Big Europe firms can survive crunch for months: study

LONDON - Europe's big investment-grade corporate borrowers have enough cash and unused credit lines to survive the shutdown of the bond market for at least another year, UniCredit (HVB) analysts said on Monday.

By (Reuters)

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Published: Mon 13 Oct 2008, 8:45 PM

Last updated: Sun 5 Apr 2015, 2:18 PM

The bank reviewed figures for 126 companies -- the 100 non-financial corporate borrowers in the investment-grade Markit iTraxx Europe index and the top 40 bond issuers, minus some overlap.

‘If the bond market remains shut, there should not be one of these companies that goes bust because of it,’ over the 12 months following their latest financial statements, said Sven Kreitmair, UniCredit's co-head of corporate credit research.

There has not been a single new bond deal in Europe for more than four weeks, since the Lehman Brothers bankruptcy filing on Sept. 15.

Unlike US companies, which rely mostly on the bond and commercial paper markets for their financing, European companies refinance mostly through bank loans and currently have access to revolving credit facilities from their banks to fund capital spending and working capital needs, Kreitmair said.

‘Most of these facilities were signed in 2006 and 2007 for three to five years at very attractive investment-grade conditions at a time when the companies' credit profile development was stable to positive and credit market liquidity was abundant,’ the study said.

UniCredit rated the liquidity of 49 of the 126 companies as ‘excellent’, which means their available cash exceeds all maturing short-term debt; 41 as ‘strong’ when cash is more than short-term maturing bonds and commercial paper; 23 as ‘solid’ when cash and unused credit lines exceed maturing short-term debt of all kinds; and 13 as ‘sufficient’ when cash and unused credit lines exceed maturing bonds and commercial paper.

SUFFICIENT

The 13 names in the ‘sufficient’ category include BMW, Renault, Diageo, Henkel, Suedzucker, BP, Iberdrola, EDP, Eni, Repsol, Atlantia, Union Fenosa and HeidelbergCement.

‘One big assumption in the study is that banks will not reduce their unused credit lines,’ Kreitmair said.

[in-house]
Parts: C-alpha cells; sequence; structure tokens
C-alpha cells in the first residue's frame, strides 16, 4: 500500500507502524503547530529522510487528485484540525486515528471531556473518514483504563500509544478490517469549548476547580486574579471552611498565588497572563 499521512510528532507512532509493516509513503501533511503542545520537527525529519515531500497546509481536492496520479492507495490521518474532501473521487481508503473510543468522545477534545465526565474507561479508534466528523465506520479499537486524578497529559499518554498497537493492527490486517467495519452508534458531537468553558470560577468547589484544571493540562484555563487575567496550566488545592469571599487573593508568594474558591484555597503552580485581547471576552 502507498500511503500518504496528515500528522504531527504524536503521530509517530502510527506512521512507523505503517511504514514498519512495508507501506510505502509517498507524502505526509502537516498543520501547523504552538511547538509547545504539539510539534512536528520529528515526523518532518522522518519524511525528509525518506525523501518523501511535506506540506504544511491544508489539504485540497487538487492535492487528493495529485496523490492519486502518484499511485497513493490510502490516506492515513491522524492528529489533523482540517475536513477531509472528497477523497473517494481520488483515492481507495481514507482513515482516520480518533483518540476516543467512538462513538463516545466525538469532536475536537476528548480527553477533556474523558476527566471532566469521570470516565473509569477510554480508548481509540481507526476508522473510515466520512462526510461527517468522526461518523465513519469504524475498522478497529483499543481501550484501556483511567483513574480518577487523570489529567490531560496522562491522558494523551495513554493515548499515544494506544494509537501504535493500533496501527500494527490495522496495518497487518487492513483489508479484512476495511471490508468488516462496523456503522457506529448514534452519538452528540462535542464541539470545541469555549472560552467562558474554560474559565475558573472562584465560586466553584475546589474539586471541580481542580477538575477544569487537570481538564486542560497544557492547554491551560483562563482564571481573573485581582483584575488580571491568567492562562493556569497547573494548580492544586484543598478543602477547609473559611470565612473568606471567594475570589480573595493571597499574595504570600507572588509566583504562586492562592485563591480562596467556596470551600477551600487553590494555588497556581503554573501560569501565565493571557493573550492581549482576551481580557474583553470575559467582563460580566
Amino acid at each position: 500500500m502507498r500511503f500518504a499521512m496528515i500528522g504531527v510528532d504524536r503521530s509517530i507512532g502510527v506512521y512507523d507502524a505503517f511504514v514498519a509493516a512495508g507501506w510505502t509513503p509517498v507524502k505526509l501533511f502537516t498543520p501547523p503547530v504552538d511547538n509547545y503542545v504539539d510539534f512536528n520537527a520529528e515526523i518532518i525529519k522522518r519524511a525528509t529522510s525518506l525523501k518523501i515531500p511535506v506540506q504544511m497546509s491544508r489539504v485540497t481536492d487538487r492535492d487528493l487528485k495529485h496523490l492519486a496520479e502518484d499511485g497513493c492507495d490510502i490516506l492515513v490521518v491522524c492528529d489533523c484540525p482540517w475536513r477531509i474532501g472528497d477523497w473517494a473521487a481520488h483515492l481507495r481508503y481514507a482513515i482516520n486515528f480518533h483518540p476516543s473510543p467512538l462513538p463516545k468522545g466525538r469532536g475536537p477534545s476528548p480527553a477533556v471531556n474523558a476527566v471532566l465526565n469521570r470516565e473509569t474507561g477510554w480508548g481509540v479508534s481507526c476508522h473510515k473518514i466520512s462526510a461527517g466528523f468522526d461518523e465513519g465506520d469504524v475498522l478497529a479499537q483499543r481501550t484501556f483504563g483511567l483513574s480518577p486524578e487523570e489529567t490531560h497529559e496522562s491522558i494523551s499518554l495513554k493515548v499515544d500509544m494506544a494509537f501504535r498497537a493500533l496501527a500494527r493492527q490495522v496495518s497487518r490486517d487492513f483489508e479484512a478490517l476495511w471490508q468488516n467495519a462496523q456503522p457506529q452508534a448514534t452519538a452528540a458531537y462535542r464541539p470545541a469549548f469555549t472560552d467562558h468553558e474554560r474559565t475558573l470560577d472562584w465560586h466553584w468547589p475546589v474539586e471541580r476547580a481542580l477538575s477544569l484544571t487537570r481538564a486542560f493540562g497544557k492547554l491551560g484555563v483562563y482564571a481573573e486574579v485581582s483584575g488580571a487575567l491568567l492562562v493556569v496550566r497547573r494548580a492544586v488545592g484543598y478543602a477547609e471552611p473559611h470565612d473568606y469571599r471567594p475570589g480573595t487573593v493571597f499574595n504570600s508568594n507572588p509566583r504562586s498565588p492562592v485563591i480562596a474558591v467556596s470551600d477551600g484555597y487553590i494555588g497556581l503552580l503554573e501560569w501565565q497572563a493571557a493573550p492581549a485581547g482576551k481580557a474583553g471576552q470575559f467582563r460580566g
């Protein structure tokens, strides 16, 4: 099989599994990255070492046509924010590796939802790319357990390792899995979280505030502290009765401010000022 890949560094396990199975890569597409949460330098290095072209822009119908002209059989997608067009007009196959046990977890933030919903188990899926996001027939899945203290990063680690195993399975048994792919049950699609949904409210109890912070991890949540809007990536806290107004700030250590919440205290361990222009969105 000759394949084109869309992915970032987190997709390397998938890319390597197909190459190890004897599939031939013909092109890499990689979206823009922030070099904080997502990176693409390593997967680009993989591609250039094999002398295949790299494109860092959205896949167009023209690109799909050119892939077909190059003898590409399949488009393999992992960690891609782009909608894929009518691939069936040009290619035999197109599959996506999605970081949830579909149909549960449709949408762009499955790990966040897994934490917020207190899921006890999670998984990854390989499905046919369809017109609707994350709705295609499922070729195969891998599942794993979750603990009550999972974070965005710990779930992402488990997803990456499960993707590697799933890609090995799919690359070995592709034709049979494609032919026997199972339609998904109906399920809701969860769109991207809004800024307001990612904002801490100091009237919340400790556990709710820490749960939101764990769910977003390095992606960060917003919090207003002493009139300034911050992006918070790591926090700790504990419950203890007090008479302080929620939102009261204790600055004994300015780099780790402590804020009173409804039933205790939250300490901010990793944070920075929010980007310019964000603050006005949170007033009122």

Contracts typically include two clauses that allow banks to cut those lines unilaterally.

A bank could invoke a market disruption clause, but this is not likely to happen, because the bank would have to apply the move across all its corporate debtors, not to a sole borrower or country, without risking a major lawsuit, he said.

Another clause could be invoked in the event there is a material adverse change in the company, such as when its cash flow dries up and it can no longer meet interest payments and/or its rating is downgraded to ‘junk’ status.

If there is a serious weakening of the European economy in 2009, the risk of a material change for sectors such as cyclical, consumer and auto companies is higher, while non-cyclical sectors such as utilities, telecoms and health care companies are less vulnerable, Kreitmair said.

‘The main risks to our liquidity outlook assessments would be a meaningful reduction in unused credit facilities as well as much lower-than-expected negative free cash flows,’ the UniCredit note said.

As for high-yield borrowers, UniCredit's Kreitmair said that companies on the iTraxx Crossover index, made up of 50 mostly ‘junk’-rated credits, are a different story.

These companies typically have higher debt burdens relative to the size of their businesses.

If companies are sitting on high leverage, accumulated during the boom period when borrowing was easy, they may not be able to survive in an environment in which credit is hard to come by, he said.

‘Six out of the 50 names on the Crossover trade upfront, which shows that there are a number of companies with a high likelihood of default,’ he said.


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